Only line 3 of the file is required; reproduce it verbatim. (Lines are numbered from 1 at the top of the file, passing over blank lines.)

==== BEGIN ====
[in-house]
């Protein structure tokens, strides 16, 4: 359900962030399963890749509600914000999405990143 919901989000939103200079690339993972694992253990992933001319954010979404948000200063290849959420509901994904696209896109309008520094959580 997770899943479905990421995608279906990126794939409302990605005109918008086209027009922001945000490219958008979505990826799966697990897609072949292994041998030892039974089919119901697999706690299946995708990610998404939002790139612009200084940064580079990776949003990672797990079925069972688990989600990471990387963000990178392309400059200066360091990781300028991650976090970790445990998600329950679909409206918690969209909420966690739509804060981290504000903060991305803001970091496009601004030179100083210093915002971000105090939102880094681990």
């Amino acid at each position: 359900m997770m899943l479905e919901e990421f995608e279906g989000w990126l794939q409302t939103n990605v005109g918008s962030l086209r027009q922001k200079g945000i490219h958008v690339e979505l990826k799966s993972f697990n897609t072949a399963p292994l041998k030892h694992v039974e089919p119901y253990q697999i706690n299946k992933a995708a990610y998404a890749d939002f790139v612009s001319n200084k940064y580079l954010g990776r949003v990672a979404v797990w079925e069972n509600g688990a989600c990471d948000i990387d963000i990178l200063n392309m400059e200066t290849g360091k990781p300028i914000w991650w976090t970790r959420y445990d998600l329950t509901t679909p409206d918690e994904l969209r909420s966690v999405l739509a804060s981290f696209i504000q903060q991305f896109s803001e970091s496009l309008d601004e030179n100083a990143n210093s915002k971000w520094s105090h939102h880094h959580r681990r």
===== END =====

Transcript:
């Amino acid at each position: 359900m997770m899943l479905e919901e990421f995608e279906g989000w990126l794939q409302t939103n990605v005109g918008s962030l086209r027009q922001k200079g945000i490219h958008v690339e979505l990826k799966s993972f697990n897609t072949a399963p292994l041998k030892h694992v039974e089919p119901y253990q697999i706690n299946k992933a995708a990610y998404a890749d939002f790139v612009s001319n200084k940064y580079l954010g990776r949003v990672a979404v797990w079925e069972n509600g688990a989600c990471d948000i990387d963000i990178l200063n392309m400059e200066t290849g360091k990781p300028i914000w991650w976090t970790r959420y445990d998600l329950t509901t679909p409206d918690e994904l969209r909420s966690v999405l739509a804060s981290f696209i504000q903060q991305f896109s803001e970091s496009l309008d601004e030179n100083a990143n210093s915002k971000w520094s105090h939102h880094h959580r681990r």